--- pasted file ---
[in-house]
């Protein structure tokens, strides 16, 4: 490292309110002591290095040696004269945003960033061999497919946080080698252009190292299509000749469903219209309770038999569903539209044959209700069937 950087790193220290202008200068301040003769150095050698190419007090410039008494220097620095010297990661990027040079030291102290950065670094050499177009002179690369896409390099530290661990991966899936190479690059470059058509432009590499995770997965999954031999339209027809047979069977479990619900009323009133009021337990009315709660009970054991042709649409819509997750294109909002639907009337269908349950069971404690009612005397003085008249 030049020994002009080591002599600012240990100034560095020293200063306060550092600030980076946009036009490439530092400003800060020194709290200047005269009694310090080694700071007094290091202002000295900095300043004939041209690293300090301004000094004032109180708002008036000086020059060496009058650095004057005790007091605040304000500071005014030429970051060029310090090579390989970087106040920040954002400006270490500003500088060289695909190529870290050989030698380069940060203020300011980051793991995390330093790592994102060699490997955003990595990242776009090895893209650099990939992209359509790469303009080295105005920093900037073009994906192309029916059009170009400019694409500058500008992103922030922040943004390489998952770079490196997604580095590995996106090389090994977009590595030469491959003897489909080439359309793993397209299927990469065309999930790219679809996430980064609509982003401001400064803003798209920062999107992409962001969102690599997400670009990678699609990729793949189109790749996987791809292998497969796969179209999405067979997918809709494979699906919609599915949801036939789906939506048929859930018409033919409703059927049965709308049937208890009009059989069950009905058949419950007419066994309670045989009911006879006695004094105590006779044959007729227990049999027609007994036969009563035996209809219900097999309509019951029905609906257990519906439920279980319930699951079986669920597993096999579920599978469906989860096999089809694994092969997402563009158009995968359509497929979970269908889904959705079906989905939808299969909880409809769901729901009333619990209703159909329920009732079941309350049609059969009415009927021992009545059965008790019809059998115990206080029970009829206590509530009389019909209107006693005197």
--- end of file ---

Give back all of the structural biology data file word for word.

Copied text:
[in-house]
């Protein structure tokens, strides 16, 4: 490292309110002591290095040696004269945003960033061999497919946080080698252009190292299509000749469903219209309770038999569903539209044959209700069937 950087790193220290202008200068301040003769150095050698190419007090410039008494220097620095010297990661990027040079030291102290950065670094050499177009002179690369896409390099530290661990991966899936190479690059470059058509432009590499995770997965999954031999339209027809047979069977479990619900009323009133009021337990009315709660009970054991042709649409819509997750294109909002639907009337269908349950069971404690009612005397003085008249 030049020994002009080591002599600012240990100034560095020293200063306060550092600030980076946009036009490439530092400003800060020194709290200047005269009694310090080694700071007094290091202002000295900095300043004939041209690293300090301004000094004032109180708002008036000086020059060496009058650095004057005790007091605040304000500071005014030429970051060029310090090579390989970087106040920040954002400006270490500003500088060289695909190529870290050989030698380069940060203020300011980051793991995390330093790592994102060699490997955003990595990242776009090895893209650099990939992209359509790469303009080295105005920093900037073009994906192309029916059009170009400019694409500058500008992103922030922040943004390489998952770079490196997604580095590995996106090389090994977009590595030469491959003897489909080439359309793993397209299927990469065309999930790219679809996430980064609509982003401001400064803003798209920062999107992409962001969102690599997400670009990678699609990729793949189109790749996987791809292998497969796969179209999405067979997918809709494979699906919609599915949801036939789906939506048929859930018409033919409703059927049965709308049937208890009009059989069950009905058949419950007419066994309670045989009911006879006695004094105590006779044959007729227990049999027609007994036969009563035996209809219900097999309509019951029905609906257990519906439920279980319930699951079986669920597993096999579920599978469906989860096999089809694994092969997402563009158009995968359509497929979970269908889904959705079906989905939808299969909880409809769901729901009333619990209703159909329920009732079941309350049609059969009415009927021992009545059965008790019809059998115990206080029970009829206590509530009389019909209107006693005197």